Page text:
This course introduces practical security concepts. The goal is to understand common attacks and countermeasures in a range of topics. The course is practice-oriented, it describes real attacks and countermeasures. Students will practice attacks on a dedicated server (similar to a Capture the Flag competition).
Teaching and Learning Methods: Weekly class. Some guest lectures. Homework is an online challenge, on a number of topics related to the class. A first lab is organized during lecture time to bootstrap challenges.
Course Policies: Class attendance is not checked but is generally required to succeed.
- There are no books covering all topics. Some resources can be found on the public page of the course: http://www.s3.eurecom.fr/~aurel/teaching.html
It is recommended to have basic knowledge in:
- “Operating systems” (OS),
- "Introduction to Computer Networking and the Internet 1” (IntroNet_1),
- “Computer architecture” (Comparch).
It is still possible to follow the “System and Network Security” (SysSec) course if this is not the case as required concepts will be reminded.
Internet security has become part of everyday life where security problems impact practical aspects of our lives. Even though there is a considerable corpus of knowledge about tools and techniques to protect networks, information about what are the actual vulnerabilities and how they are exploited is often not well understood. The course aims to make the students gain a basic understanding of real-world security issues and countermeasures. Another of the goals of this course is to teach students to think as an attacker. This state of mind is a requirement for performing security audits and is very useful to design secure systems and avoid common pitfalls. The course introduces the students to all the basic concepts of system security in the areas of host, network, and web security. The class has a very practical spin. A number of challenge-like homework assignments are used to force the student to practice the low-level aspects of the concept presented during the lectures. Therefore, prior experience in basic programming (C) as well as knowledge of basic concepts in operating systems and networks is recommended.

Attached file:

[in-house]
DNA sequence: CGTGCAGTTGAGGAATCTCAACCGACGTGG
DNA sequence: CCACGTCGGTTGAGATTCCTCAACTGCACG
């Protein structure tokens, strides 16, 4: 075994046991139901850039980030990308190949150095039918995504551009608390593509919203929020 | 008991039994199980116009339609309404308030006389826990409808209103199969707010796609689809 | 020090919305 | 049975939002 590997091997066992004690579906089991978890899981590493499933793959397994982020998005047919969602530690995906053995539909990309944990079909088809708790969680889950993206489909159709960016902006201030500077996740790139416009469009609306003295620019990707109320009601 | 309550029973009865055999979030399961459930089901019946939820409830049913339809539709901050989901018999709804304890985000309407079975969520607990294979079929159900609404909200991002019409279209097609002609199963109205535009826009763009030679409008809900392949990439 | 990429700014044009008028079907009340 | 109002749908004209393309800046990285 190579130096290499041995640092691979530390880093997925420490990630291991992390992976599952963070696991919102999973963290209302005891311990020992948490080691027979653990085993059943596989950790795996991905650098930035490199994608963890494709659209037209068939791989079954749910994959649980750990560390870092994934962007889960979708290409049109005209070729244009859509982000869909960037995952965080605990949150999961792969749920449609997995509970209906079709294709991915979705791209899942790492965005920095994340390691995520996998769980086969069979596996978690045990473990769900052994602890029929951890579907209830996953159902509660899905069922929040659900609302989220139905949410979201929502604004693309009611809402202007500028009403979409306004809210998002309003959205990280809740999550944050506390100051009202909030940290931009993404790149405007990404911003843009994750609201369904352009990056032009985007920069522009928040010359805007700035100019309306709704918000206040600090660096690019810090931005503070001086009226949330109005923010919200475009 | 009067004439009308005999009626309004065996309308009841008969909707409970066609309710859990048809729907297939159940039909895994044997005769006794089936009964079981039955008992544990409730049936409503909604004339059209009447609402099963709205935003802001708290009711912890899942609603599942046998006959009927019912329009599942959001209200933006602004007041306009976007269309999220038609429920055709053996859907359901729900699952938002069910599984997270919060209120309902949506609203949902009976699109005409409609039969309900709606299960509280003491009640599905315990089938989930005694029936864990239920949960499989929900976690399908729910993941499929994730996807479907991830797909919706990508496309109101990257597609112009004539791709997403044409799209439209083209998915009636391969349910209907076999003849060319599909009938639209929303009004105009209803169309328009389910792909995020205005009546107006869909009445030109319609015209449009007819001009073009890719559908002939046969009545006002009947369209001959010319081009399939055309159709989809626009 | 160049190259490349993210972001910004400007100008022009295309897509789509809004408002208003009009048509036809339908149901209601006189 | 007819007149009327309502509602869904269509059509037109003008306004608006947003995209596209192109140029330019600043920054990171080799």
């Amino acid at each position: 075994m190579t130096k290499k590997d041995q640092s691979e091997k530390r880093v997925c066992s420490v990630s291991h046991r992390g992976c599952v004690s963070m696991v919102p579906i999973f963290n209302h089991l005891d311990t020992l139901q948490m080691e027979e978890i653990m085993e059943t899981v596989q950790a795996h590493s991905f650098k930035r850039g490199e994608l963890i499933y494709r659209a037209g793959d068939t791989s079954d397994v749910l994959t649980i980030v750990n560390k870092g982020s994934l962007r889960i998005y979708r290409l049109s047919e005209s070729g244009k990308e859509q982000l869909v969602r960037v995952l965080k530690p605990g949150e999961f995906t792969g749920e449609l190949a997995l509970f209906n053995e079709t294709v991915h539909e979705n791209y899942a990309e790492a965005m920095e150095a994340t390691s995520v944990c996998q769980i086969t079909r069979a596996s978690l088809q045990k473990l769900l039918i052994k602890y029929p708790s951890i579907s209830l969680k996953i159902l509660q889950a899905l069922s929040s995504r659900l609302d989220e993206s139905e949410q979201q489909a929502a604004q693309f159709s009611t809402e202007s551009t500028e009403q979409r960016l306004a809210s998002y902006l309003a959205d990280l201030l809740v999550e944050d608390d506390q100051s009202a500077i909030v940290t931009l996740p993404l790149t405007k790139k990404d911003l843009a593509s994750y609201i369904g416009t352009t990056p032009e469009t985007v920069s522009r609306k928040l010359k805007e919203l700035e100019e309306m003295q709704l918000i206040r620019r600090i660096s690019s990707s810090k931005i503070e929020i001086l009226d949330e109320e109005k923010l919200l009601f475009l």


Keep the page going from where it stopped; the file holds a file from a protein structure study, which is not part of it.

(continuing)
The following topics are introduced in this course:
- Windows and Unix Security Basics
- Race Conditions
- Memory Corruption, Exploitation and Modern Countermeasures
- Trusted Computing
- Web Security
- Wireless Security
- Network Security
- Testing for Security
- Embedded systems security
- Every year there are guest lectures on selected topics.
All the above topics will be mostly covered at a high level (possibly covered in more detail in other courses). A particular focus is put on the exploitation of memory vulnerabilities well as on web security.
- Students will have an overall understanding of security problems in systems and the basic countermeasures. They will be able to perform a range of attacks (code injection, etc).
- Students should be able to understand a Vulnerability, how to read a security advisory, and how to handle them to either attack systems or defend against attacks.
Nb hours: 42.00
- Solving challenges (20 to 25% of the final grade)
- Final written exam covering all the topics from the lectures (75 to 80% of the final grade)
- Additional points for extra participation in class (mini projects, presentations on a related topic)